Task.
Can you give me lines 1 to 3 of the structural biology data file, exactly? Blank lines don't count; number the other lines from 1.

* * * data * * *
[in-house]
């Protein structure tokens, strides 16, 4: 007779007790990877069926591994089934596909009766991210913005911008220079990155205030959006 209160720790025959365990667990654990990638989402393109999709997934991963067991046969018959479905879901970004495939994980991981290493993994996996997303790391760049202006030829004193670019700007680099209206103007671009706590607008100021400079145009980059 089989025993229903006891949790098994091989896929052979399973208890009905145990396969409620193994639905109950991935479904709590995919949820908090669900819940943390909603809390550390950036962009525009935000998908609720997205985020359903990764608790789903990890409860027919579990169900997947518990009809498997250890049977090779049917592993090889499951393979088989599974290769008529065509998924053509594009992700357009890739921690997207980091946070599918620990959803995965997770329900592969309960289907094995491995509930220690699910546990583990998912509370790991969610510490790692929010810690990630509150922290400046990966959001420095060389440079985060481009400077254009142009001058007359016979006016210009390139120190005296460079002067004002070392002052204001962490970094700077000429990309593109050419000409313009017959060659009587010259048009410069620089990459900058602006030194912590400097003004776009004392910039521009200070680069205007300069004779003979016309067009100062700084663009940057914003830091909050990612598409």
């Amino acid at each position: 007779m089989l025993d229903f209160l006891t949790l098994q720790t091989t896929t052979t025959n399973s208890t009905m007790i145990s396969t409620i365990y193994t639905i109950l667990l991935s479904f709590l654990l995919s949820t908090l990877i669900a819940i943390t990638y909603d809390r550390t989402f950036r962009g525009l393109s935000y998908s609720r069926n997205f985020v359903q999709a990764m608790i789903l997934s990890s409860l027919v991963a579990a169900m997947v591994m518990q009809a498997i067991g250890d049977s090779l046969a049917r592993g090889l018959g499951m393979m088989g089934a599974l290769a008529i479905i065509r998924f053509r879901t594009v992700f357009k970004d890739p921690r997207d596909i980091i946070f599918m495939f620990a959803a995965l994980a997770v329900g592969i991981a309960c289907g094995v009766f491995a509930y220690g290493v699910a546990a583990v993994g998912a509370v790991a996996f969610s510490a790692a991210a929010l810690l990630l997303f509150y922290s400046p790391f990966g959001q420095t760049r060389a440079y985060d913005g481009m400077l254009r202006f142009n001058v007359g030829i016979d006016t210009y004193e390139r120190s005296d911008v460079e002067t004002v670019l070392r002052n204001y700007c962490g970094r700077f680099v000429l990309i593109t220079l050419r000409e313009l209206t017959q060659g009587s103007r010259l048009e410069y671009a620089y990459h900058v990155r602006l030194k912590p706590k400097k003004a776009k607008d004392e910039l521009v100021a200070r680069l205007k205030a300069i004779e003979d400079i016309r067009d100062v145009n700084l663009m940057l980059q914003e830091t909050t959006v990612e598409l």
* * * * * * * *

[in-house]
């Protein structure tokens, strides 16, 4: 007779007790990877069926591994089934596909009766991210913005911008220079990155205030959006 209160720790025959365990667990654990990638989402393109999709997934991963067991046969018959479905879901970004495939994980991981290493993994996996997303790391760049202006030829004193670019700007680099209206103007671009706590607008100021400079145009980059 089989025993229903006891949790098994091989896929052979399973208890009905145990396969409620193994639905109950991935479904709590995919949820908090669900819940943390909603809390550390950036962009525009935000998908609720997205985020359903990764608790789903990890409860027919579990169900997947518990009809498997250890049977090779049917592993090889499951393979088989599974290769008529065509998924053509594009992700357009890739921690997207980091946070599918620990959803995965997770329900592969309960289907094995491995509930220690699910546990583990998912509370790991969610510490790692929010810690990630509150922290400046990966959001420095060389440079985060481009400077254009142009001058007359016979006016210009390139120190005296460079002067004002070392002052204001962490970094700077000429990309593109050419000409313009017959060659009587010259048009410069620089990459900058602006030194912590400097003004776009004392910039521009200070680069205007300069004779003979016309067009100062700084663009940057914003830091909050990612598409």
């Amino acid at each position: 007779m089989l025993d229903f209160l006891t949790l098994q720790t091989t896929t052979t025959n399973s208890t009905m007790i145990s396969t409620i365990y193994t639905i109950l667990l991935s479904f709590l654990l995919s949820t908090l990877i669900a819940i943390t990638y909603d809390r550390t989402f950036r962009g525009l393109s935000y998908s609720r069926n997205f985020v359903q999709a990764m608790i789903l997934s990890s409860l027919v991963a579990a169900m997947v591994m518990q009809a498997i067991g250890d049977s090779l046969a049917r592993g090889l018959g499951m393979m088989g089934a599974l290769a008529i479905i065509r998924f053509r879901t594009v992700f357009k970004d890739p921690r997207d596909i980091i946070f599918m495939f620990a959803a995965l994980a997770v329900g592969i991981a309960c289907g094995v009766f491995a509930y220690g290493v699910a546990a583990v993994g998912a509370v790991a996996f969610s510490a790692a991210a929010l810690l990630l997303f509150y922290s400046p790391f990966g959001q420095t760049r060389a440079y985060d913005g481009m400077l254009r202006f142009n001058v007359g030829i016979d006016t210009y004193e390139r120190s005296d911008v460079e002067t004002v670019l070392r002052n204001y700007c962490g970094r700077f680099v000429l990309i593109t220079l050419r000409e313009l209206t017959q060659g009587s103007r010259l048009e410069y671009a620089y990459h900058v990155r602006l030194k912590p706590k400097k003004a776009k607008d004392e910039l521009v100021a200070r680069l205007k205030a300069i004779e003979d400079i016309r067009d100062v145009n700084l663009m940057l980059q914003e830091t909050t959006v990612e598409l």